owners and encourage better behavior to meet human expectations. Teach
alternate behaviors like "trade" when asking dogs to surrender a valued space
or item- have a just as good, if not better, replacement obvious and ready when
asking. Never forget that changing a behavior requires replacing it with one of
equal or greater value. Be generous and consistent with rewards when training
and reinforcing behaviors. One of the best doggy day cares I worked with had a
floor literally covered with tennis balls. More is more. Remember, always keep
dogs at a distance they feel most comfortable when working with them.
- If it can be done safely, hand feeding is an excellent exercise for impulse control,
reactivity, affords structure, control and safety. Incorporating this into an exercise
to teach "Off" and "Take it" and use those cues for releasing objects or spaces or
engaging with them. This is an exercise that takes some practice to get the timing
down. Remember, the dogs cannot get it wrong since they will only be following
your behavior so work on your timing and keep it loving the entire way through,
this is very important. (More on what this exercise looks like )
Keep a diary of what is going on what is happening each day, make sure to note any
small conflict, behavior changes and around what resource they are happening in.
It is far easier to change an emotional state or redirect an agitated one before it
escalates too far up the ladder.
De Kuster, T and Jung, H. (2009). Aggression toward familiar people and animals. In Horwitz, D.F.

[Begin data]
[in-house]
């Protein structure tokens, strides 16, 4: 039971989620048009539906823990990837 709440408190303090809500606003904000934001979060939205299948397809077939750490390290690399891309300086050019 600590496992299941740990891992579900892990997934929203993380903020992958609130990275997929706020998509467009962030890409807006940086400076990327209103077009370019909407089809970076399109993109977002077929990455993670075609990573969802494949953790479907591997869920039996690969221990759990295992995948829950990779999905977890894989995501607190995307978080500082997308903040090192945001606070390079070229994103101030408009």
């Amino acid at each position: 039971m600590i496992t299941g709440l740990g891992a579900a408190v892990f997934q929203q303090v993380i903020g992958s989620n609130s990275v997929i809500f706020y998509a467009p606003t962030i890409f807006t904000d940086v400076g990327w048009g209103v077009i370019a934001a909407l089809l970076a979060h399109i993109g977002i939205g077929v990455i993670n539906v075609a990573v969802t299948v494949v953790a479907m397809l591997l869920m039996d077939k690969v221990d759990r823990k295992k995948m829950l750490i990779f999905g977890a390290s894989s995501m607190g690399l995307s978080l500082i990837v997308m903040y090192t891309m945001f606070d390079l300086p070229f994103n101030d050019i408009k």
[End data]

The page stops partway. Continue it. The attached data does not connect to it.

and Mills, D.S. (Eds). BSVA Manual of Canine and Feline Behavioural Medicine , (pp. 182-210).
Gloucester, England: British Small Veterinary Association
Jacobs, J.A.. Coe, J.B., Pearl, D.L., Widowski, T.M., Niel, L. (2018). Factors associated with canine
resource guarding behaviour in the presence of people: A cross-sectional survey of dog owners.
Preventive Veterinary Medicine, 161(1) 143-153
Jacobs, J.A.. Coe, J.B., Pearl, D.L., Widowski, T.M., Niel, L. (2018). Factors associated with canine
resource guarding behaviour in the presence of dogs: A cross-sectional survey of dog owners.
Preventive Veterinary Medicine, 161(1) 134-142
Mertens, P. (2004). The Concept of Dominance and the Treatment of Aggression in Multidog
Homes: A Comment on van Kerkhove's Commentary. Journal of applied animal welfare science.
Overall, K. L. (2013) . Abnormal Canine Behavior and Behavioral Pathologies Involving
Aggression, In Overall, K.L. . Manual of Clinical Behavioral Medicine for Dogs and Cats ,
(pp. 172-230). St. Louis, MO: Elsevier
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copyright Frania Shelley-Grielen
|" How owners deal with resource
guarders can add to the problem
...Not punishing unwanted
behaviors can be too much
of a challenge for many owners,
and punishing aggressive
behavior exacerbates it.
Resulting stress can impact
an owner’s connection with
the aggressor dog which in turn
may increase pressures between
dogs...providing the dog with
the greatest resource guarding
behavior precedence to
resources when they are not in
conflict is actually the best way
to satisfy the dog’s need to feel
secure with those resources.
Following this advice is
another struggle for owners."
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copyright Frania Shelley-Grielen